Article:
noun, plural: Y chromosomes
A sex chromosome is a type of chromosome responsible for the chromosomal determination of the sex of an individual. In humans and other mammals, there are two forms of sex chromosomes: the X chromosome and the Y chromosome. The sex chromosomes in males are X chromosome and Y chromosome; females have a pair of X chromosomes. In this XX/XY sex-determination system, the sex of an organism is determined by the sex chromosomes since these chromosomes bear the genes that control the development of reproductive organs and other sexual characteristics of an individual.
Nattie Stevens was the first to describe the Y chromosome in 1905. The X chromosome, though, was first to be discovered (i.e. in 1890 by Herman Henking) before the Y chromosome. For being the next chromosome to be discovered after the "X" chromosome, it was named "Y". Hence, the Y chromosome did not get its name from resembling the letter "Y" during mitosis although it does look like it due to its very short branches that appear to merge. Stevens was correct when she proposed that it is the Y chromosome, and not the X chromosome, that determines sex.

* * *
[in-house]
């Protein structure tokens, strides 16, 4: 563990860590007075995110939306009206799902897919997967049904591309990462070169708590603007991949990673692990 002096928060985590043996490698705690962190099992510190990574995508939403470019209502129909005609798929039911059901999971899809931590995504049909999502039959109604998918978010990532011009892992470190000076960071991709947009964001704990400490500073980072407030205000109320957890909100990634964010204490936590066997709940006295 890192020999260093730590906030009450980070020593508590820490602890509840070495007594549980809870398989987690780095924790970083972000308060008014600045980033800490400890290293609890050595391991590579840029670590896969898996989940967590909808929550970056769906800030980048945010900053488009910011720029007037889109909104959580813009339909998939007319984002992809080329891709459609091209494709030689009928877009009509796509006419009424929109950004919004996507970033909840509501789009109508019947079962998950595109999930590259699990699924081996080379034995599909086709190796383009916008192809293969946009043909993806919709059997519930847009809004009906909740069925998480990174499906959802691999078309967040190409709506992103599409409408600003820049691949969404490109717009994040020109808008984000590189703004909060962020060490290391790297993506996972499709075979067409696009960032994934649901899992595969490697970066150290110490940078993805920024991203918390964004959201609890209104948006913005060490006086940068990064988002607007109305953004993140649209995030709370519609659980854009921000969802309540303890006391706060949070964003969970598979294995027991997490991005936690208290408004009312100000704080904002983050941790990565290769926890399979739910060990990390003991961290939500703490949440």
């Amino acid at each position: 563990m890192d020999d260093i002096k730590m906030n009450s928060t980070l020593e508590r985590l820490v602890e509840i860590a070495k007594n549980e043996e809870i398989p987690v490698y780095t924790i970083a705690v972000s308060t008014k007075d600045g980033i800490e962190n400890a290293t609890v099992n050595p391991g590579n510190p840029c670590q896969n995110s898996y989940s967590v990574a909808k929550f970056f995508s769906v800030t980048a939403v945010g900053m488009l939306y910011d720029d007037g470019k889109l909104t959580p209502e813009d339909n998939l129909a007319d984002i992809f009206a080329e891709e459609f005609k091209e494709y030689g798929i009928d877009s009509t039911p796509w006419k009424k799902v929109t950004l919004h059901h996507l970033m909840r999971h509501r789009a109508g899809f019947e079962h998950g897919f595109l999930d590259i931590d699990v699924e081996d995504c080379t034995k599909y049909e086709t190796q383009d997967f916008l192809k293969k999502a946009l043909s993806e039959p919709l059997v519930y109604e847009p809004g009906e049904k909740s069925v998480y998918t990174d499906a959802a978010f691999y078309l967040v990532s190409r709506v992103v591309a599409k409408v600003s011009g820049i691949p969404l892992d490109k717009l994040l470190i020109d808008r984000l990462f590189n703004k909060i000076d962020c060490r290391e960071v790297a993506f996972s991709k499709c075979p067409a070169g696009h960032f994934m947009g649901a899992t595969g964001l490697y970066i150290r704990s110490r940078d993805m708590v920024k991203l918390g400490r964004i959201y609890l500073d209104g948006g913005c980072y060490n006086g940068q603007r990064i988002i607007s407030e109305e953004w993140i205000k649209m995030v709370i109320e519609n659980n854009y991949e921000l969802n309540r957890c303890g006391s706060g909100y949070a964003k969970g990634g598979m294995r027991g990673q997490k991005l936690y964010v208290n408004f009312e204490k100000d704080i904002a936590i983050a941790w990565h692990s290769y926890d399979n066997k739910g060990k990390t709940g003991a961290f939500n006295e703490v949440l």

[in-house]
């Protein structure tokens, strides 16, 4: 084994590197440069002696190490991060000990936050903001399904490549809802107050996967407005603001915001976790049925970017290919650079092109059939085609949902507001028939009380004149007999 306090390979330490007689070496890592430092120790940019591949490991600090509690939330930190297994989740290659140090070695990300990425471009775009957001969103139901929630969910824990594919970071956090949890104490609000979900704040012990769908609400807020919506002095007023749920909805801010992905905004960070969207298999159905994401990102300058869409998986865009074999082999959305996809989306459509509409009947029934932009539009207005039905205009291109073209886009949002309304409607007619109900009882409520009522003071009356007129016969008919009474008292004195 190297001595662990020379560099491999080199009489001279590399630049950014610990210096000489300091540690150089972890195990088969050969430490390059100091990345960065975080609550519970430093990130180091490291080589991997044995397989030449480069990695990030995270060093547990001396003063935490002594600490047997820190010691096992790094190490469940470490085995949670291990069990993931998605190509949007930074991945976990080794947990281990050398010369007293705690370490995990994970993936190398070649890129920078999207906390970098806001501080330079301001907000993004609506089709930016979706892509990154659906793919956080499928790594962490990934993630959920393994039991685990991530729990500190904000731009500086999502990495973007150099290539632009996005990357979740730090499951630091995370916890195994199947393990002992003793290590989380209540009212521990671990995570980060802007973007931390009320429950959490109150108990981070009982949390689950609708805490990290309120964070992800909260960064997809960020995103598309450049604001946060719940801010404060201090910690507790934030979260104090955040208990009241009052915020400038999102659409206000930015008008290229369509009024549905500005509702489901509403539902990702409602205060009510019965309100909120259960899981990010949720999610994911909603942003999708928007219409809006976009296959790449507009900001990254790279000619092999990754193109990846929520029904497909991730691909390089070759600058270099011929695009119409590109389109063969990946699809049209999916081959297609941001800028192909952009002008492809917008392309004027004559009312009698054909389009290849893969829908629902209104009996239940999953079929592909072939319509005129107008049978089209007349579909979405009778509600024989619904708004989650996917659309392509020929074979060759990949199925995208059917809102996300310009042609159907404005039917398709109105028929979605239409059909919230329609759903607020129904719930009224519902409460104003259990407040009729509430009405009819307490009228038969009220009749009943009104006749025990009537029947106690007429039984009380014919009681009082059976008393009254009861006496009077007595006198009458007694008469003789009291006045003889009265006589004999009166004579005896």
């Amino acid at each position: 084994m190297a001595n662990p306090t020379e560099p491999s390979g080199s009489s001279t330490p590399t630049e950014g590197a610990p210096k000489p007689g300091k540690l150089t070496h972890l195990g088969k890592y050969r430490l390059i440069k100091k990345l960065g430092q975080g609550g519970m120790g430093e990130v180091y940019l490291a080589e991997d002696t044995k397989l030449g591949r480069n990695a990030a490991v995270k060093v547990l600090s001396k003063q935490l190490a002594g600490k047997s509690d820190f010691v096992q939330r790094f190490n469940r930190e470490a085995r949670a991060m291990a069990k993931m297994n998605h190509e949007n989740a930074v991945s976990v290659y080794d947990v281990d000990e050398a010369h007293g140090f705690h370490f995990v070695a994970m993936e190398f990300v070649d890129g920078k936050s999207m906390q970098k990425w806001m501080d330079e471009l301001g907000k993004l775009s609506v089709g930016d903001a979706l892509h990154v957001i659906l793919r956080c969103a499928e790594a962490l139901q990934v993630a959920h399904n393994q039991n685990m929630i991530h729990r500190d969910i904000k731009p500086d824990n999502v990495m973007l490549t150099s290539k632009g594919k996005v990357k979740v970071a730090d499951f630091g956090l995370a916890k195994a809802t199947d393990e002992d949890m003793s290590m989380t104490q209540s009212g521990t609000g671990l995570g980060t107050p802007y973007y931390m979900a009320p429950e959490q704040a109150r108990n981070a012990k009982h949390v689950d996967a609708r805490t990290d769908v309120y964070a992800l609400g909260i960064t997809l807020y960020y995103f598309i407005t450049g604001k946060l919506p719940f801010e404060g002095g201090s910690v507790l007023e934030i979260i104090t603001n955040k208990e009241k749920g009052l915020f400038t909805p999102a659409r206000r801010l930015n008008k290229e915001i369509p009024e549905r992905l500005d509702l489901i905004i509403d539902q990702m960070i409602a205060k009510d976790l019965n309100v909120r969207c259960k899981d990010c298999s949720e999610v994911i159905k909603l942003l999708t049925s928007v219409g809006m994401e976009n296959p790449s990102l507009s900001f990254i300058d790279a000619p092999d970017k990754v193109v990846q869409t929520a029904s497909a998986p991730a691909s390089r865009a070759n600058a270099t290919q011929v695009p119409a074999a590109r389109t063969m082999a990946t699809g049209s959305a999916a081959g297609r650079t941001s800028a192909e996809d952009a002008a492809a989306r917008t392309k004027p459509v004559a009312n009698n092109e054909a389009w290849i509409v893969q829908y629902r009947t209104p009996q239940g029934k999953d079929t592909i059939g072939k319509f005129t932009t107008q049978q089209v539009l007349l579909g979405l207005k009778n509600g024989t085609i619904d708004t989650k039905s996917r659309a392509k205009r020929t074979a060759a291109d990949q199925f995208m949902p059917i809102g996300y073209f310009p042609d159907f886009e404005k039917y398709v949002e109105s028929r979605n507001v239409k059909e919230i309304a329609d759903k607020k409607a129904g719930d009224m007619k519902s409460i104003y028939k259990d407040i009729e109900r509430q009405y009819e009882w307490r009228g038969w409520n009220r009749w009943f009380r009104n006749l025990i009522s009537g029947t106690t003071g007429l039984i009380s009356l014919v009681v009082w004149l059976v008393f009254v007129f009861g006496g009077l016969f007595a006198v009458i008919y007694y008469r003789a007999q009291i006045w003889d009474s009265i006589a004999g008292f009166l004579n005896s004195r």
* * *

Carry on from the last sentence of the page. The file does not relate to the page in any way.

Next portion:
The Y chromosome is relatively smaller than the X chromosome. It also bears fewer genes. In humans and other mammals, the Y chromosome bears the Sex determining Region Y (SRY) gene. The SRY gene codes for the SRY protein that is involved in the testicular development in many male mammals. It is particularly located on the so-called sex-determining region of the Y chromosome. Apart from genes associated with sex determination, there are other genes linked to the Y chromosome. Thus, there are traits and genetic disorders manifesting in the son as passed on from the father. This type of inheritance is referred to as Y-linked inheritance.